Dec 20, 2019, 2:20 PM
The false information case involving former Youth and Sports Permanent Secretary Mambanyick Njie, this week proceeded at the Banjul Magistrates’ Court before acting Principal Magistrate Dawda Jallow.
It continued with the cross-examination of the second prosecution witness, (PW2), Kemo Ceesay, who was recalled for further cross-examination by the defence counsel, AB Gaye.
Continuing his testimony under cross-examination, Kemo Ceesay told the court that he was not aware of any equipment lying down at the Banjul International Airport that was addressed to the GFA.
Counsel then put it to him that the reason why they said equipment were lying down at the airport was because the GFA could not able to pay the customs duty of D500, 000 plus.
However, PW2 insisted that as the former head of finance he was not aware of any equipment at the airport as a result of not paying the customs duty.
Mr. Ceesay admitted that GFA owes NAWEC, but he could not remember the actual figures.
Senior Counsel Gaye then said the GFA owed NAWEC D500, 000 plus, and Ceesay said ‘Yes, that could be possible.
Ceesay also told the court that whenever he travelled with a GFA ticket, the GFA used to pay all his allowances.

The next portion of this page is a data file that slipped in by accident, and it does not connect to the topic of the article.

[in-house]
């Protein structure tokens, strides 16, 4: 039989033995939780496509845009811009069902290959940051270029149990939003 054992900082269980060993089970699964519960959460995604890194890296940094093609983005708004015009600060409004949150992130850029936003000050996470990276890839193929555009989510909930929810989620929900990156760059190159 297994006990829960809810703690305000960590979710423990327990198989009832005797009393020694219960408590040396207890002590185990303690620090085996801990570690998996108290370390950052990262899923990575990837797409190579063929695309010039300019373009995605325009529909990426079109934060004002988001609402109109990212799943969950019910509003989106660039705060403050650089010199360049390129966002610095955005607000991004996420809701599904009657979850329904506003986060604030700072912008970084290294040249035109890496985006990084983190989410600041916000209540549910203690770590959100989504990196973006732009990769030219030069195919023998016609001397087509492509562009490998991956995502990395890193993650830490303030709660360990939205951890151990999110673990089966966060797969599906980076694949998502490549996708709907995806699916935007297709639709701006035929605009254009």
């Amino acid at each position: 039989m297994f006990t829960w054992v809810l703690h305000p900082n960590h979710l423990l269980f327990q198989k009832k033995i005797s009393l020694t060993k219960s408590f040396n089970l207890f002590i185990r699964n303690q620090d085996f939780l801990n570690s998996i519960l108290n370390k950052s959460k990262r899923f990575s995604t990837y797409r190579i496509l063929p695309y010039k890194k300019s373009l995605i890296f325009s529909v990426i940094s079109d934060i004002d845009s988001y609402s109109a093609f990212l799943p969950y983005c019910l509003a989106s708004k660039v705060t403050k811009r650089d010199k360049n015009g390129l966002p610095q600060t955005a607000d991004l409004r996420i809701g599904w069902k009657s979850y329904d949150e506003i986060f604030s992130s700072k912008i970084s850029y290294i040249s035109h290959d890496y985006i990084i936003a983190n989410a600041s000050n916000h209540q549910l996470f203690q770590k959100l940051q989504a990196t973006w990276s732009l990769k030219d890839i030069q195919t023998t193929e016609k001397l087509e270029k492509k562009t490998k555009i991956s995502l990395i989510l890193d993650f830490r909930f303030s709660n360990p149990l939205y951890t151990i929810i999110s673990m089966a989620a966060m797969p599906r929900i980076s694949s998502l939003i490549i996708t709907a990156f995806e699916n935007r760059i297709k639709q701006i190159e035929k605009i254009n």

Asked whether he travelled in 2011, for which he (Ceesay) received D58, 000 as imprest, Ceesay told the court that he could not remember travelling in 2011.
Counsel then asked him to check his passport, and after checking it was found out that he travelled to Holland in 2011, on vacation.
At that juncture, the defence counsel applied to the court for the passport to be tendered as defence evidence.
The police prosecutor, Sergeant Manga, objected. He told the court that the application of counsel was irrelevant, because the issue of the passport was never before the court.
He added that the matter before the court was about giving false information, and counsel needed to focus his cross-examination on that.
“The passport was personal; it had nothing to do with the case, and so we, therefore, urged the court to dismiss counsel’s application,” the prosecutor submitted.
In response, the defence counsel told the court that the purpose of cross-examination was to test whether the witness was speaking the truth or not.
He added that the court was dealing with a witness, who told the court he never travel to anywhere outside The Gambia in 2011 and now the court happened to find out that he travelled to Holland.
May be more visas had been issued to the witness, so it would be proper for the court to demand his passport for evidence purposes, counsel stated.
Delivering his ruling, the trial magistrate told the court that the offence before the court was giving false information to a public servant.
He added that the passport issue was indeed connected to the case, because they are talking about imprests and other travel allowances, and the passport would help the court to determine the actual number of travels the witness did in 2011.
Therefore, the passport of the witness was hereby tendered in court as evidence, he said.
The case was then adjourned till 2 April 2013, for further hearing.